Most people are familiar with the inspection and appraisal portion of the real estate transaction but what about the title? The title process of the real estate transaction is the process in which all public records are reviewed to ensure you are purchasing a property with a clean bill of legal health. Click the link below to learn more about the title process.


  1. The title process begins when the bank orders the title work from a title agent. So what is title work?  Title work is the process in which public records are researched to ensure for the bank that the property will be sold or conveyed with a marketable title. You can shop around for a title agent or you can rely on the recommendation of a real estate professional or your lender. One key thing to know about title work is the title agent typically represents and performs the title work on behalf of the lender, not the buyer or seller. 

  1. A marketable title is just a fancy way of saying that the property you are buying is free from the threat of litigation. Title work will check a property for marketable title by taking a proactive approach to researching the chain of title and property for any current or potential issues. A majority of the title search will be done by researching public records such as previous deeds, mortgages, zoning documents, plats, surveys, and more. The property and boundaries are also researched via a property survey. A property survey can ensure that all the structures on the property are within the property lines and the neighbors do not have any structures on the property you are purchasing. If any of these items are discovered they are corrected as per the purchase agreement.

  1. One of the final steps in the title process is putting together a closing statement for the buyer and seller before the closing. The closing statement is a breakdown of all the costs and numbers involved with the sale. These costs are constructed from the real estate purchase contract and are established at the time of negotiating the purchase agreement. Some of the most common costs at closing are property tax proration, county conveyance fee, real estate commission, and deed preparation. Other fees associated with the title process are a settlement fee, title search, closing protection coverage, lender fees, and title insurance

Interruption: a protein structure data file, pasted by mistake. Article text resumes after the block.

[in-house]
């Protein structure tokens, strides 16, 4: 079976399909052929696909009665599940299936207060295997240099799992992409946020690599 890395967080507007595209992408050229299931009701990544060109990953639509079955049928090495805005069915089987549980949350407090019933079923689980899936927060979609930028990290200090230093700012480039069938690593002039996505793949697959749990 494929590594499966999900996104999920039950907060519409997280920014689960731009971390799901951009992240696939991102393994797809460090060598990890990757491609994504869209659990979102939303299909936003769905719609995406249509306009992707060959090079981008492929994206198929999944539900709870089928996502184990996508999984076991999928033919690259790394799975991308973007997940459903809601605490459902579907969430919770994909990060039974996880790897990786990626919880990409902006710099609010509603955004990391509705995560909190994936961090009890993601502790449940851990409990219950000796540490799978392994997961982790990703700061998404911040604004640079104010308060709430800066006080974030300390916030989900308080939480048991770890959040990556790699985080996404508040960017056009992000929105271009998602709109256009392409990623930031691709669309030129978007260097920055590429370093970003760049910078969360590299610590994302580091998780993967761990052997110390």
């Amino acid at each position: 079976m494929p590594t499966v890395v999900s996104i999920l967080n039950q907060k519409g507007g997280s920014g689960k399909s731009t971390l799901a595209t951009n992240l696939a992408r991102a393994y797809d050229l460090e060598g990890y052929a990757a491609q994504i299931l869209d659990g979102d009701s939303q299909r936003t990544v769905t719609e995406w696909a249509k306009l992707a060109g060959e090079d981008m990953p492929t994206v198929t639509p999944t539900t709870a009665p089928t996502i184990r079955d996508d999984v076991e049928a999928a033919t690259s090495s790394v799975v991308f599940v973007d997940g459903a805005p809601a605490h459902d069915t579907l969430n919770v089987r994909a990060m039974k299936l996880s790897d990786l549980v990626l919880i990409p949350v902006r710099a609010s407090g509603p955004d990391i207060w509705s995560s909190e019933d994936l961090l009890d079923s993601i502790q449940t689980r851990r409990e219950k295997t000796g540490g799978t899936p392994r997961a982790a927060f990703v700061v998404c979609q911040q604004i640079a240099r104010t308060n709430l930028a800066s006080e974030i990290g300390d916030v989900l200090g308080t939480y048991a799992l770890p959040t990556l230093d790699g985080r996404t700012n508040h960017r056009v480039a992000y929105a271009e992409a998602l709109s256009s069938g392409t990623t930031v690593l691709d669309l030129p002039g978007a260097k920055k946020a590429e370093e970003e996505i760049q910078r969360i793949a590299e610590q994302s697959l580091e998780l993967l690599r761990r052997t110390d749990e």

1. There are two types of title insurance - a lender's policy and an owner's policy. When you obtain a loan, the lender will require that you purchase a lender's title policy to protect their investment in the property. Owner's title insurance is optional, but it protects the homeowner by paying claims and legal fees should a problem arise. A Lender's Title Policy does not protect the owner, only the lender. A Lender's Policy protects the lender's interest in the property should a problem arise. It does not cover the owner's equity in the property and will not pay the homeowner's legal expenses if there is a problem. Only an Owner's Title Insurance policy will protect the homeowner. The cost of title insurance is a filed rate with the State of Ohio Department of Insurance and should be consistent by all providers. However, the title exam and closing services may vary based on the company you work with. Further advice regarding a title policy should be found via an attorney.

  1. One surprise that many buyers and sellers come across is the Notice of Closing Protection Coverage. By law, the title agent must provide you with a Notice of Closing Protection Coverage. This coverage generally protects you, if you purchase coverage, in the unlikely event the title agent disburses your funds in an inappropriate manner causing a loss to you or to your lender. You will be notified of this coverage prior to cloning during the title period and ask at closing if you want the coverage.

  1. The title process typically runs very smoothly in the background of a transaction. Overall the process of title is a massive research project into the public records of the property being sold. If any issues are discovered the purchase contract will outline the party or parties that are responsible for correcting the issues. Keep in mind your real estate professional will be working with the buyer, the seller, and the title agent to ensure that things are running smoothly and everyone is up to date on the events of the search. Once everything is complete, it is time to prepare for everyone's favorite part, the closing.